January 4, 2022

Look Into Licensing Before Bidding Out of State

Construction companies that work near one or more state borders may eventually want or need to bid on out-of-state projects. Should you win one of those jobs, you’ll have a lot to think about. How will we get our workers there and our supplies delivered? Yet, before you can even answer those questions, you’ll need to back up even further to determine just how you’ll get licensed.

Assessing the requirements

Contractors who put off licensing until they land their jobs may be in for an unpleasant surprise: Some states allow only licensed contractors to bid on work. Licensing requirements for bidders may depend on a project’s size. One state may require that contractors be licensed if they’re bidding on a project that’s, say, $50,000 or more, while another may set the cutoff at $25,000 or more.

The lead time required for licensing also varies widely, which can trip you up if you want to start a job quickly. Some states review license applications only during official meetings, and those meetings may be held quarterly. If your job is time-sensitive, check on the state’s licensing timetable so you don’t miss a deadline.

Navigating the process

When it comes to performing the work, each state has its own twist on the licensing process — so research the details closely. Not all states require licenses for contractors, and license requirements may vary based on the municipality where you’ll be working and the scope of work.

In some states, a license to work isn’t required if a job falls below a certain dollar threshold. That threshold varies from state to state — for example, it might be only $2,000 or it might be $50,000.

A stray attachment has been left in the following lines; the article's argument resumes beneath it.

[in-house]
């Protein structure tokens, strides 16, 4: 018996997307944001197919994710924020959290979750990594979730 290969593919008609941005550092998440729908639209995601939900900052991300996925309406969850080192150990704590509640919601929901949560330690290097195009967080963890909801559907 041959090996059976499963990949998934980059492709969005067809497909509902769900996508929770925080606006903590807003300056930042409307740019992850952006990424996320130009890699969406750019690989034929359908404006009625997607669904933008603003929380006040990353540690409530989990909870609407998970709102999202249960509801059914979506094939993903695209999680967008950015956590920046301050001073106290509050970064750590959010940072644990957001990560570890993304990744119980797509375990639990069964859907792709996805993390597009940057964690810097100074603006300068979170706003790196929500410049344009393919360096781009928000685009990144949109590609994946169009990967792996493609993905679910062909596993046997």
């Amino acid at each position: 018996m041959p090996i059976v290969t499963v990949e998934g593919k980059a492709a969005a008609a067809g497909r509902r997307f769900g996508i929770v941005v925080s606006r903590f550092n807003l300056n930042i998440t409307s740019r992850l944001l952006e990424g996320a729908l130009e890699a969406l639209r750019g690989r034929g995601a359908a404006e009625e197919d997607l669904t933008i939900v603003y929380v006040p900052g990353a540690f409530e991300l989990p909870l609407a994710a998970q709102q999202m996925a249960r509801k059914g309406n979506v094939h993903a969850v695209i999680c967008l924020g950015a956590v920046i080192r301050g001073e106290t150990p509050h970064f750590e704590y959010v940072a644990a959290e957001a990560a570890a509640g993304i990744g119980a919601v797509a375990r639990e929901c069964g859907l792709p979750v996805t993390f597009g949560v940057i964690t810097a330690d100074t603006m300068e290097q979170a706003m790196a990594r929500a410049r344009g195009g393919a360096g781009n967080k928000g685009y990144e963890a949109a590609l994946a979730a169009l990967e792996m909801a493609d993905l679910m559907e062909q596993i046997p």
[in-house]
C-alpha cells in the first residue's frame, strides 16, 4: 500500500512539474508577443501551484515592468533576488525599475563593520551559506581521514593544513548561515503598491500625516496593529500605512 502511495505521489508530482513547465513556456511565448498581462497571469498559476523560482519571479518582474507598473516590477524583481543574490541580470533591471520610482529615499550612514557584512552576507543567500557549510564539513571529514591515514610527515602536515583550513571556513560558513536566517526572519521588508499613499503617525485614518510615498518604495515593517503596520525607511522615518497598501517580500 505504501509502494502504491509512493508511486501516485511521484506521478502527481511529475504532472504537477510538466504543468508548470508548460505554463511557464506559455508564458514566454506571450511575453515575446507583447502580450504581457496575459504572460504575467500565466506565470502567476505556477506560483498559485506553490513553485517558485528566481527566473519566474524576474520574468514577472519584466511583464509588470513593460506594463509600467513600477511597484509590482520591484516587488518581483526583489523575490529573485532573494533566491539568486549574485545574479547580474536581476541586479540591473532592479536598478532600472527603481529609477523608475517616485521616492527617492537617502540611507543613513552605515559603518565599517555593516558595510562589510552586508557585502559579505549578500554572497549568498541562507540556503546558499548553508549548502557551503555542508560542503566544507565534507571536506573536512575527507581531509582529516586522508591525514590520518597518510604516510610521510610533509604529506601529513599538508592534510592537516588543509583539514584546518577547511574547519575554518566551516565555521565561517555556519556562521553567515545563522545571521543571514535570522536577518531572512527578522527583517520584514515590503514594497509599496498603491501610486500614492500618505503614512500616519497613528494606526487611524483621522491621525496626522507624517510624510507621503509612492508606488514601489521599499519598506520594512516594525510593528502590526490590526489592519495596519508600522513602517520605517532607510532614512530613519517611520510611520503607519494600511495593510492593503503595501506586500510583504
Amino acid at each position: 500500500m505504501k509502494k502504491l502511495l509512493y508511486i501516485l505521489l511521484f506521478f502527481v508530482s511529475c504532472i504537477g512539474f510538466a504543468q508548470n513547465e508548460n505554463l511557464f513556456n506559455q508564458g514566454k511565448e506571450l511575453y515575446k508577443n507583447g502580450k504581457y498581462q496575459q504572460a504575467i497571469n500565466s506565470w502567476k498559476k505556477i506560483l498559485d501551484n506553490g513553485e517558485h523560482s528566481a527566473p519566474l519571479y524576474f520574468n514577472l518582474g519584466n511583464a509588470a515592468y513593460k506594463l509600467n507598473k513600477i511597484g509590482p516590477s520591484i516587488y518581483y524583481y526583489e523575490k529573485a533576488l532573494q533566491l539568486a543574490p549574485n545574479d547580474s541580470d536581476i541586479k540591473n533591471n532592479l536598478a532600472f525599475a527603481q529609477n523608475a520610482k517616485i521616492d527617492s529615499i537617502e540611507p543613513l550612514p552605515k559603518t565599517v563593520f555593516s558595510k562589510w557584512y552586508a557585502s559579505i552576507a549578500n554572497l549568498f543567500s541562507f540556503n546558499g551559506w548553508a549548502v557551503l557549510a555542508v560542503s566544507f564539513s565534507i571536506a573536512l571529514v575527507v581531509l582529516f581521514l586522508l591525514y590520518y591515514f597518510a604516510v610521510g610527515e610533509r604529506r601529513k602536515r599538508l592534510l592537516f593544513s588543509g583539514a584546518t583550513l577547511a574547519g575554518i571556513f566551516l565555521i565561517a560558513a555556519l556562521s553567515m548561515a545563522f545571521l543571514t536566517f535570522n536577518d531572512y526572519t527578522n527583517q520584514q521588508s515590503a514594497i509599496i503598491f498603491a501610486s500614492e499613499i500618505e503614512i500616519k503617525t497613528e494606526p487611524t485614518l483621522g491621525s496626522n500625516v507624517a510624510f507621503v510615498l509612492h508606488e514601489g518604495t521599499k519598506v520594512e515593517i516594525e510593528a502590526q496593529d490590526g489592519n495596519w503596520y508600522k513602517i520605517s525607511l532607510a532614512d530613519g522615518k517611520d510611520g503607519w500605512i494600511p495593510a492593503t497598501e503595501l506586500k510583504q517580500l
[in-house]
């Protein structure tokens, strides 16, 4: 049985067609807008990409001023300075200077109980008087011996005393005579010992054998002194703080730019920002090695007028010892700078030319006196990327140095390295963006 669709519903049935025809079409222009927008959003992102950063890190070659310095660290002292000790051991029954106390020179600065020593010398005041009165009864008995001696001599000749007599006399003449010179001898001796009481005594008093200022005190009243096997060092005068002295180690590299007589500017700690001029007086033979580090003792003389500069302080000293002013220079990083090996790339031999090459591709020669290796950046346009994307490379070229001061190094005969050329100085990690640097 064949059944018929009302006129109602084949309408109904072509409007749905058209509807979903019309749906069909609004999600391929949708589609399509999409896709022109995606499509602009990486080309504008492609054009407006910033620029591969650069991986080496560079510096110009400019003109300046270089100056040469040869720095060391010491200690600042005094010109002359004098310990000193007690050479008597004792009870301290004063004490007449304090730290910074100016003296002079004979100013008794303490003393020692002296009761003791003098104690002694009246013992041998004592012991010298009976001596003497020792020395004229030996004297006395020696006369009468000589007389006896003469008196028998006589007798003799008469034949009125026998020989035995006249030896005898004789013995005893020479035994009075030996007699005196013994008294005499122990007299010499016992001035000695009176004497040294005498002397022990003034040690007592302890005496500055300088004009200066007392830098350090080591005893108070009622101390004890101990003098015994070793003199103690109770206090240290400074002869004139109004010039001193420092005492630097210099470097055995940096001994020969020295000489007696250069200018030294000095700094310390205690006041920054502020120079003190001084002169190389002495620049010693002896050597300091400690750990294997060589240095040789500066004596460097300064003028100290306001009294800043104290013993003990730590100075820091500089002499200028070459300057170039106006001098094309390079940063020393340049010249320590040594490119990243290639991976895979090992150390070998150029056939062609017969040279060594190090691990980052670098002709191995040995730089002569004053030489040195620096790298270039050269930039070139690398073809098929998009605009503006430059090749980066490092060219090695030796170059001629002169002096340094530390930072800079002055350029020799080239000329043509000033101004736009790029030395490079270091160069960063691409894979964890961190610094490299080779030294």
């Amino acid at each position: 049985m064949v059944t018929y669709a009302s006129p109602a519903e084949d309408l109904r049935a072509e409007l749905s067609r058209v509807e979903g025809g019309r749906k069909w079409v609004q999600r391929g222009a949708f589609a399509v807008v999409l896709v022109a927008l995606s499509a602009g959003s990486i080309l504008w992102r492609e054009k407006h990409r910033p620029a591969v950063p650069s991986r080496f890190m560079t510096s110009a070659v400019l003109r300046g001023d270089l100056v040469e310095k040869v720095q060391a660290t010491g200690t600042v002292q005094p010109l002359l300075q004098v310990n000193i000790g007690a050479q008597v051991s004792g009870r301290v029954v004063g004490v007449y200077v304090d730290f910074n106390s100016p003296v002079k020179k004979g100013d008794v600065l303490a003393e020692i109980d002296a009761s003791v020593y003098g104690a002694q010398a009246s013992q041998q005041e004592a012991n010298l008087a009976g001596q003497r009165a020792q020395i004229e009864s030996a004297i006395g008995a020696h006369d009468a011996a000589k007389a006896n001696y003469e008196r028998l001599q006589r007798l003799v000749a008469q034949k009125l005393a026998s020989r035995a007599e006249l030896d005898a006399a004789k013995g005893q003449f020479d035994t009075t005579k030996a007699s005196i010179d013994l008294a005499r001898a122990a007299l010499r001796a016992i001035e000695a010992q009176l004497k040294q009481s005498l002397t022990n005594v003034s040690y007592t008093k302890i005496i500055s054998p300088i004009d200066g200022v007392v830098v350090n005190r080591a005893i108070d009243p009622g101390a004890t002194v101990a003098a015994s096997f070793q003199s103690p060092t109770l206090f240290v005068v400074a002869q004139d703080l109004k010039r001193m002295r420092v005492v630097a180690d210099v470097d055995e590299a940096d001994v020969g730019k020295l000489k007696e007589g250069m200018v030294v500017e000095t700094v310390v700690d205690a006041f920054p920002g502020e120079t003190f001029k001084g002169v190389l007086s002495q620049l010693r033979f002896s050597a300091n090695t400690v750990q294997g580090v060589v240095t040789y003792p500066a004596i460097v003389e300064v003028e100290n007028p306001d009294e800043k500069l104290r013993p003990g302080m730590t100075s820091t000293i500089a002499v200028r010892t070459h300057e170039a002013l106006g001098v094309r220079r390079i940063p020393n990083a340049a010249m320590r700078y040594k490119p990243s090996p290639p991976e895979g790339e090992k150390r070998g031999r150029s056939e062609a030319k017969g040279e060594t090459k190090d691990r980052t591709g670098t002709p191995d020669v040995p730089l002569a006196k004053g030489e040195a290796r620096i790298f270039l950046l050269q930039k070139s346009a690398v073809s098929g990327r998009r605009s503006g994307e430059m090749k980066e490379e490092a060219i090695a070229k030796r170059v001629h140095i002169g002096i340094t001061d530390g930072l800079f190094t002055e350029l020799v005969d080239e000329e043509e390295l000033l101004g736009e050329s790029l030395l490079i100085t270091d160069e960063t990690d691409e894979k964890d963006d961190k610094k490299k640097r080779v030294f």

Other states don’t license contractors at the state level but have alternative requirements that you’ll need to meet. For example, you could be required to register with the state and then apply for licenses in the specific towns or counties where you’ll be working.

While you’re researching the specifics, don’t forget your subcontractors (assuming you’re a general contractor). Some states require subs to be licensed separately — even if they’re working under a general contractor’s supervision. Other states require licenses only for certain trades, such as plumbing or electrical work.

Doing the paperwork

When you apply for an out-of-state license, prepare for a mountain of paperwork. Some commonly requested documents for license applications include financial statements prepared by your CPA and summaries of your assets, including equipment.

You could also need copies of your general liability and workers’ compensation insurance certificates that list the state licensing board as an additional insured. Some states might ask for references from your suppliers. If you’re involved in any lawsuits or a disciplinary action has been taken against you, you’ll likely need to provide a detailed explanation.

States also typically require contractors to qualify to do business in the state, and obtain a tax identification number, before they’ll issue a license. In addition, you may need to take exams or participate in training.

Certain states have license reciprocity agreements with one another. This means that, if you’re licensed in one state, you may qualify for a license in a reciprocating state without having to sit for that state’s trade exam. While reciprocity doesn’t mean you’ll be automatically waived in, it generally accelerates the licensing process a bit.

Obtaining an out-of-state license also means dealing with related tax and financial issues. Some states and municipalities assess an annual license tax based on a percentage of the contractor’s gross receipts, while others charge an annual fee that goes toward a recovery fund for project owners who have financial disputes with licensed contractors.

Covering all the details

Naturally, licensing is just one piece of the puzzle. You’ll also need to sort out the payroll, property, and sales and use taxes you may owe for the out-of-state project. Work with your CPA and attorney to ensure that you’ve covered all the details.

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